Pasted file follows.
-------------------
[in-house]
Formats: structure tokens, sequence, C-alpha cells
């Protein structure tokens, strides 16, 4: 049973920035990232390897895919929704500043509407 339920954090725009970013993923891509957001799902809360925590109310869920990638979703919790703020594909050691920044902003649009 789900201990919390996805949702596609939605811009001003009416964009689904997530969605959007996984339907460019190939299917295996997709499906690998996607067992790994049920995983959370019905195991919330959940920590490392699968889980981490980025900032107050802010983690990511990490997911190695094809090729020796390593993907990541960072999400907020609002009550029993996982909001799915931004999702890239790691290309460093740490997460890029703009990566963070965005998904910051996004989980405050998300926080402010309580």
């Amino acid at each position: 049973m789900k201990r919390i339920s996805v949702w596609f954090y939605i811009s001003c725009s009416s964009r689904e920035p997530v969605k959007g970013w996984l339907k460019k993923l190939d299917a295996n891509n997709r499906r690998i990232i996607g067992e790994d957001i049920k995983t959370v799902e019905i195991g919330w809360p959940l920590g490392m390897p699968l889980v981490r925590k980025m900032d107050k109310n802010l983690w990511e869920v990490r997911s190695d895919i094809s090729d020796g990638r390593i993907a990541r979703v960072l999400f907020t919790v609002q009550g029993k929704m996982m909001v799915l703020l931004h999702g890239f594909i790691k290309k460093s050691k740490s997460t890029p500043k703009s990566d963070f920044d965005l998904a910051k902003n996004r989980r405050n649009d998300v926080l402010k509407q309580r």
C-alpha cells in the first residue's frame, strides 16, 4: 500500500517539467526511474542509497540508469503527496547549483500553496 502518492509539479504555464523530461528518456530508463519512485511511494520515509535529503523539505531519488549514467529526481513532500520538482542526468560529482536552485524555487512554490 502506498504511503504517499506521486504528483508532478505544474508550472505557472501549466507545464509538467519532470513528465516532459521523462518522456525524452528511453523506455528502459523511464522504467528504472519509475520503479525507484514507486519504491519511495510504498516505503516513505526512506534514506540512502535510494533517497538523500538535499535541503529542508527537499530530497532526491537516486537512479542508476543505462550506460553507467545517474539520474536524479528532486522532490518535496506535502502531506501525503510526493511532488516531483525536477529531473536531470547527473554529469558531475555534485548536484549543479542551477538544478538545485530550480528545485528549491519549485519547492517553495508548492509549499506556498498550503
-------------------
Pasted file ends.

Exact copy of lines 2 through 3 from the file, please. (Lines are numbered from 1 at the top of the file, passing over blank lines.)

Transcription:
Formats: structure tokens, sequence, C-alpha cells
């Protein structure tokens, strides 16, 4: 049973920035990232390897895919929704500043509407 339920954090725009970013993923891509957001799902809360925590109310869920990638979703919790703020594909050691920044902003649009 789900201990919390996805949702596609939605811009001003009416964009689904997530969605959007996984339907460019190939299917295996997709499906690998996607067992790994049920995983959370019905195991919330959940920590490392699968889980981490980025900032107050802010983690990511990490997911190695094809090729020796390593993907990541960072999400907020609002009550029993996982909001799915931004999702890239790691290309460093740490997460890029703009990566963070965005998904910051996004989980405050998300926080402010309580």